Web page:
No opposition expressed
By Michael Turton
Opposition to a proposed Cold Spring law banning “formula businesses” such as fast food restaurant chains within the village was nowhere to be heard at a public hearing on Oct. 14 (Monday) at the Village Hall. Council chambers were almost full, and while no one spoke against the proposed law, several residents offered enthusiastic support in favor.
The only reservation came from Barney Molloy, chairman of the Cold Spring Planning Board, who pointed out on behalf of that board that, as written, the law lacks a clear definition of what constitutes a “chain” and he called for a tightening of language to close that gap.
He also said the law does not clearly define the lower limit of the number of stores required to be considered a chain or formula business – citing Frozenberry and Indigo Chic as examples of existing businesses that raise that question. Frozenberry has two stores, one in Cold Spring and one in Fishkill. Indigo Chic has stores in New City and Rye Brook in addition to Cold Spring.
Molloy suggested that the Village Board choose a lower limit such as three or four stores. In other words, if a “chain” consists of only three or four stores, it could be permitted. One other speaker supported the need to define some of the proposed law’s terminology more clearly.
Residents who spoke in support of the law found various ways to express the view that in essence, formula businesses would be harmful to the historic character of the village and detrimental to tourism. Gretchen Dykstra asked the Village Board to “limit visual pollution” by adopting the new law.
Richard Franco said that allowing formula businesses could turn Cold Spring into “just another little cookie-cutter municipality” based in “mediocrity.” Mike Armstrong, who spoke as a resident but who also chairs the Special Board for the Comprehensive Plan and Local Waterfront Revitalization Plan, cautioned that events such as fires, and the vacant lots they create, can lead to unintended consequences. “The way you see the community today can suddenly change,” he said.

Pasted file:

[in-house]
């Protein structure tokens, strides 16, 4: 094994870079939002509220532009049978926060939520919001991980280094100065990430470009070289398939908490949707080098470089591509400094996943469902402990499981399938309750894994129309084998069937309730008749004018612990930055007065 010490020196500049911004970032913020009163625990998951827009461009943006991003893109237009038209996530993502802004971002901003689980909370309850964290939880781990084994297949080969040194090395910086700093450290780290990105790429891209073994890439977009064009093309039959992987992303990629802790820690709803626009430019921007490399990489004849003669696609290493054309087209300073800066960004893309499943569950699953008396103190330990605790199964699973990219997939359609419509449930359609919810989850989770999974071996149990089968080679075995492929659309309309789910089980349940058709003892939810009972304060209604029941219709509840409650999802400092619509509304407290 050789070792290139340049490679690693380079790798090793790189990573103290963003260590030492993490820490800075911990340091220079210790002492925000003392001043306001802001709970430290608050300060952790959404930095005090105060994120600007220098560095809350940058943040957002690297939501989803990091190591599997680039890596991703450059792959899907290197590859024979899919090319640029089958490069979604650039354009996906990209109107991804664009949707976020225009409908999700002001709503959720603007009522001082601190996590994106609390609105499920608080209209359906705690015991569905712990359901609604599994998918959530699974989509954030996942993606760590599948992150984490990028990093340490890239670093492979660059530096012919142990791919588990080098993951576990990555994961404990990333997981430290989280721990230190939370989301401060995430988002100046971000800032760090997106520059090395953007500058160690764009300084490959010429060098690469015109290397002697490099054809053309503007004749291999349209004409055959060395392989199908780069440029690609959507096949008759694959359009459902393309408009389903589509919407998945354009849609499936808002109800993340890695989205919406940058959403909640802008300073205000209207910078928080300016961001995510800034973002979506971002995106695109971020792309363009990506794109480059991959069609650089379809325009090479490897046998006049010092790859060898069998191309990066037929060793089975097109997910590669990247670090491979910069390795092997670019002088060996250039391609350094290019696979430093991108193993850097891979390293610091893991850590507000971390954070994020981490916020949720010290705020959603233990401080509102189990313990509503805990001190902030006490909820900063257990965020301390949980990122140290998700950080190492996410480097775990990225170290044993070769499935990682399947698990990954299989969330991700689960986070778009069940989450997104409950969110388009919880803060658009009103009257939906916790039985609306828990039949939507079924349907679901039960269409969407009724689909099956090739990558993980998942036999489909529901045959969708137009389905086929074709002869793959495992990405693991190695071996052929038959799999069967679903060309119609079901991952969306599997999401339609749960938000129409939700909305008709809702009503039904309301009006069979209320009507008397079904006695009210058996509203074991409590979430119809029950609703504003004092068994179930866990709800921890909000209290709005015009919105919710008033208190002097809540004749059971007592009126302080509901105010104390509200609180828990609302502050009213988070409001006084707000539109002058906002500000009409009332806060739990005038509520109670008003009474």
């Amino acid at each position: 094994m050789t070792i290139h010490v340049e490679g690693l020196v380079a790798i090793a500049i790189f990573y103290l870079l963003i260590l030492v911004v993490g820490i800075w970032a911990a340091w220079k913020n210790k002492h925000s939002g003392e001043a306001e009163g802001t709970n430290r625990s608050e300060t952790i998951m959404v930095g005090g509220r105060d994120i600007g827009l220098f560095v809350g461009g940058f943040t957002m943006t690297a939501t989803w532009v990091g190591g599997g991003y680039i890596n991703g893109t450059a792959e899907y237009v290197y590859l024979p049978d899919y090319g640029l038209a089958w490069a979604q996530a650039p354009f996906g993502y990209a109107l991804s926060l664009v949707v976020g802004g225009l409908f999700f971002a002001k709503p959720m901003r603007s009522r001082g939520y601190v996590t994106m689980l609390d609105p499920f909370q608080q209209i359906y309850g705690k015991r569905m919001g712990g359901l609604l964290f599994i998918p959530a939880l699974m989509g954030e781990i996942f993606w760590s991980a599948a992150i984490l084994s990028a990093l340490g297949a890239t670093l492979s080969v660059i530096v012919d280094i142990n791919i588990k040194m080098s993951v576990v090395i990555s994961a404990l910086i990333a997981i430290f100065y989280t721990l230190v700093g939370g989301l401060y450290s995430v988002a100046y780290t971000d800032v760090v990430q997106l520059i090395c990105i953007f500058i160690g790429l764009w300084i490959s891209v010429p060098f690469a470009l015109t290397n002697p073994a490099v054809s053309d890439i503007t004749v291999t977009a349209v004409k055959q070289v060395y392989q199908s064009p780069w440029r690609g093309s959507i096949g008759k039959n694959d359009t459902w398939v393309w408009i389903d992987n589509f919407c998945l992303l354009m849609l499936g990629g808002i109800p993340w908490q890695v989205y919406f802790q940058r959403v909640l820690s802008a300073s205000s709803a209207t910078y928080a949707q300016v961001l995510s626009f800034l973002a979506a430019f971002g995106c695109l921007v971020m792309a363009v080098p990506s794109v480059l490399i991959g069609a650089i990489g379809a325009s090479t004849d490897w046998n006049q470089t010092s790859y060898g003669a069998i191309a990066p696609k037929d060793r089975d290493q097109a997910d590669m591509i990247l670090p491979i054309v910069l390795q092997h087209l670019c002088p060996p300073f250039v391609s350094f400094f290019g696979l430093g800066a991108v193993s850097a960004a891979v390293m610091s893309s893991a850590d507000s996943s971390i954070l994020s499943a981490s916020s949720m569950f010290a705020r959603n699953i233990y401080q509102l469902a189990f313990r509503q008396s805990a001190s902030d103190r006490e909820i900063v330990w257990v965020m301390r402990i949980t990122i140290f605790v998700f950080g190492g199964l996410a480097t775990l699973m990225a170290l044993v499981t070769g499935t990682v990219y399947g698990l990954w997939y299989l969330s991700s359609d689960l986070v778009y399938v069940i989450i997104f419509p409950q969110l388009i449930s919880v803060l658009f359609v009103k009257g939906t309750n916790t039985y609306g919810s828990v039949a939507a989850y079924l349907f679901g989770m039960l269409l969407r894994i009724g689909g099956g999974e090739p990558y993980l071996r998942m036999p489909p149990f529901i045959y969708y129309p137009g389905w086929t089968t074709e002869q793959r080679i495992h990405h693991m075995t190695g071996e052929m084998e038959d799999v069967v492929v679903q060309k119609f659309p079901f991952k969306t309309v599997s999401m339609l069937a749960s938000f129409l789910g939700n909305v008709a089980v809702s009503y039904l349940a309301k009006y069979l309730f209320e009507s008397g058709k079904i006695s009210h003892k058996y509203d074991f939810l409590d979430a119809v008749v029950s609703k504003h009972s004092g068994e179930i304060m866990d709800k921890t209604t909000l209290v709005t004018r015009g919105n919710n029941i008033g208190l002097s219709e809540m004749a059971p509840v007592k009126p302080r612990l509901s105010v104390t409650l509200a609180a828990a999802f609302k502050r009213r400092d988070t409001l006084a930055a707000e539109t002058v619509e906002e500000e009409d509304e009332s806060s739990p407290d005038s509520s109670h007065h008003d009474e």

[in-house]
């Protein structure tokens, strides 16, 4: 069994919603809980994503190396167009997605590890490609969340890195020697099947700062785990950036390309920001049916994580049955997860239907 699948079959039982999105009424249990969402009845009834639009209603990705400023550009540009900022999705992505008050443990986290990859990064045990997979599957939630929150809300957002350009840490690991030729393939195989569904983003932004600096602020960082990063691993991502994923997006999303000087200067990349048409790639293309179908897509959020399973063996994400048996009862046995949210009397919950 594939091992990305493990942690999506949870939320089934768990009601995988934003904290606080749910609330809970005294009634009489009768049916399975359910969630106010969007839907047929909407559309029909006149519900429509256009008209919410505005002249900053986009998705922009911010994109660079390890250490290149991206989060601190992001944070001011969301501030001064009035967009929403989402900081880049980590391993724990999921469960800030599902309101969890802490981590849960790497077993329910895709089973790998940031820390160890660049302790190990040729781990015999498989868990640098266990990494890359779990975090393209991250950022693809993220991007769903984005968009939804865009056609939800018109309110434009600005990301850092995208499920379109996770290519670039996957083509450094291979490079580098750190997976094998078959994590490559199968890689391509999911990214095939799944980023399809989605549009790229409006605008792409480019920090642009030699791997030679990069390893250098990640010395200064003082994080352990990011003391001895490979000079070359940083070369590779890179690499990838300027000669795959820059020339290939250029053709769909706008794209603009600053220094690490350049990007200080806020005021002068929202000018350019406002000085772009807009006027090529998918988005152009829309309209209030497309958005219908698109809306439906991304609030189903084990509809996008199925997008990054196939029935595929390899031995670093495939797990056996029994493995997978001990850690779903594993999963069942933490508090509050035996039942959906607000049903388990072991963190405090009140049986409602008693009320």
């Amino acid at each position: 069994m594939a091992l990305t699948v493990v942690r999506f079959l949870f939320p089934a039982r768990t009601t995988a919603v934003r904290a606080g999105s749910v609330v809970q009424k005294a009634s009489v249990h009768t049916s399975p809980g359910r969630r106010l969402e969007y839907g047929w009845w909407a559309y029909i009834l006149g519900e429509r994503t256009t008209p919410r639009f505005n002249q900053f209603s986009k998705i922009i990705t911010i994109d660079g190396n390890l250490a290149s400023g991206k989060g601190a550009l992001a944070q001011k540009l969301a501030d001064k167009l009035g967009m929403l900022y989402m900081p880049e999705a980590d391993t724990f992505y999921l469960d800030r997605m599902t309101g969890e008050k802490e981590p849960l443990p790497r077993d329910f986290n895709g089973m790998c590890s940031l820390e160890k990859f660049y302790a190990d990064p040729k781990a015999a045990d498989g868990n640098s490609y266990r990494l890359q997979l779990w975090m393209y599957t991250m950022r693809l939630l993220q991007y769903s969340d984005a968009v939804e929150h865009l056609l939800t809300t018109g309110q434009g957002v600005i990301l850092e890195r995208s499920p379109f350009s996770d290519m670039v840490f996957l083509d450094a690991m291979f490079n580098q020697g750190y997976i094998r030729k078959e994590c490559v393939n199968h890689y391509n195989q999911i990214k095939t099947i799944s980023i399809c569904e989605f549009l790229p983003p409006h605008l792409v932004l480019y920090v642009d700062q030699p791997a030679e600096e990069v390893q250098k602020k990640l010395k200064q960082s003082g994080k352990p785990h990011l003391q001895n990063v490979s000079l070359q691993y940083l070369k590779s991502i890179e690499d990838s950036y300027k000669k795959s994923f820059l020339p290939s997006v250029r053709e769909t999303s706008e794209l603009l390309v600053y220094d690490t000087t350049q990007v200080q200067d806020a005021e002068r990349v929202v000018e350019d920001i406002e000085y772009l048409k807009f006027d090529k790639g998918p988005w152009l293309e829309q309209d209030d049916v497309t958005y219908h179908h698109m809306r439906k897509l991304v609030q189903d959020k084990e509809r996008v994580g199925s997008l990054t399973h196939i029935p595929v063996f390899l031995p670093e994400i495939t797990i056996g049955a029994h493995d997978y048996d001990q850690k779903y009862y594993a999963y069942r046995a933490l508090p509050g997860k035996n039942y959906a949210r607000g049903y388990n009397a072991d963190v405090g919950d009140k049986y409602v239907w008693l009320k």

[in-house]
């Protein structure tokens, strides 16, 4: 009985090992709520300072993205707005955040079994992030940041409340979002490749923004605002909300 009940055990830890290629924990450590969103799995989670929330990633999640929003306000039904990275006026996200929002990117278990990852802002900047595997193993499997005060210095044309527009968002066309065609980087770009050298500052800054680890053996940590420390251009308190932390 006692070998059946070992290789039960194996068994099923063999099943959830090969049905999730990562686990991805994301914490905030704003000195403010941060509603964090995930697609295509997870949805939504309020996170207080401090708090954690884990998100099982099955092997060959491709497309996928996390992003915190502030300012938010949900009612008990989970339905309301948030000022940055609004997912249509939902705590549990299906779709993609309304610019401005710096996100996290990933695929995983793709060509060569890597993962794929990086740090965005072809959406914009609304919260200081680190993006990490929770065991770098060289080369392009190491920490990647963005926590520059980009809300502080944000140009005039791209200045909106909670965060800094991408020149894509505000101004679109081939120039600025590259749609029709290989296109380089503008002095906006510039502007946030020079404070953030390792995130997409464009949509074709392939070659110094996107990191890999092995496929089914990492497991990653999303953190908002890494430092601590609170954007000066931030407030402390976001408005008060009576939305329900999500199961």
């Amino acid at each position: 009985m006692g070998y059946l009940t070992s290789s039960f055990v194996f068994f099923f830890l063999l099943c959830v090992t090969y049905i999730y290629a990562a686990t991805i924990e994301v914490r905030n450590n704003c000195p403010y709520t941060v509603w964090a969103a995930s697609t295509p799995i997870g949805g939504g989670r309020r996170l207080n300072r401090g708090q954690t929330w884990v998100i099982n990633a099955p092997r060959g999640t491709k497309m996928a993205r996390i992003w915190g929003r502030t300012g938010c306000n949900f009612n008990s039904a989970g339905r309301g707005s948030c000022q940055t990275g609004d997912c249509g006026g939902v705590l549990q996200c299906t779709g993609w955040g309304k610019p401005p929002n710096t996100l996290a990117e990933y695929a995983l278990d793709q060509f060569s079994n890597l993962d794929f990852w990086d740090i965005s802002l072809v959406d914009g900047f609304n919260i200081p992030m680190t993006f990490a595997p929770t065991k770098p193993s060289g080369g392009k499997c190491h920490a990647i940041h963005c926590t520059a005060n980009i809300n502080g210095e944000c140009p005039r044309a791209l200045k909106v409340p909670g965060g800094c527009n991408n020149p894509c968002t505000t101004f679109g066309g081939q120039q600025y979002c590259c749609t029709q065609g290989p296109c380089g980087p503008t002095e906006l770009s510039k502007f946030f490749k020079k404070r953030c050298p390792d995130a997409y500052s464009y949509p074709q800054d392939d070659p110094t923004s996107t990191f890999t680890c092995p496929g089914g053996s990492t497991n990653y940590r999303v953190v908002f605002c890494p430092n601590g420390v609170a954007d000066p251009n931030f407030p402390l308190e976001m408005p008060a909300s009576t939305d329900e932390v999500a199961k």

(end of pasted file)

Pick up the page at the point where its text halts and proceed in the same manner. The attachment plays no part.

He also commented that in the past, Cold Spring’s small size has protected it, but that the business model used by franchise businesses is changing and now finds success in smaller communities. Without “vigilance” he said that micro franchises can begin to pop up. Steve Laifer said that the absence of chain stores in the village supports the notion that “sometimes less is more.”
Aaron Freimark remarked that “formula businesses are a problem because we don’t want to live in a formula village.” He said that the character of the town where he grew up in Ohio was damaged by the proliferation of formula businesses – but that such an outcome “is not inevitable.”
When comments concluded, Mayor Ralph Falloon said that the public hearing will remain open until Oct. 22 (Tuesday), so that any residents who missed the meeting because of the Columbus Day holiday will have an opportunity to comment on the proposed law. He said that the village has had three experienced attorneys work on the law, which is based on similar legislation adopted in communities such as Rhinebeck.
“We really tried to cover all the bases. The attorneys believe it (the law) will stand,” he said. Falloon concluded by saying that the board will consider all comments it receives and “will absolutely make changes if needed.”
Handling dock access requests
Other business included discussion of issues involving the Cold Spring dock. The Recreation Commission may be asked to deal with routine docking applications in the future with the Village Board considering only applications that present special circumstances. Falloon supported the idea saying, “It would be good to get some of that off our plate.”
The issue arose when the Putnam County Economic Development Corporation requested that the docking fee be waived for its recent cruise originating at the village dock. The need for improved signage and a consistent docking plan for boats coming to Cold Spring was also discussed.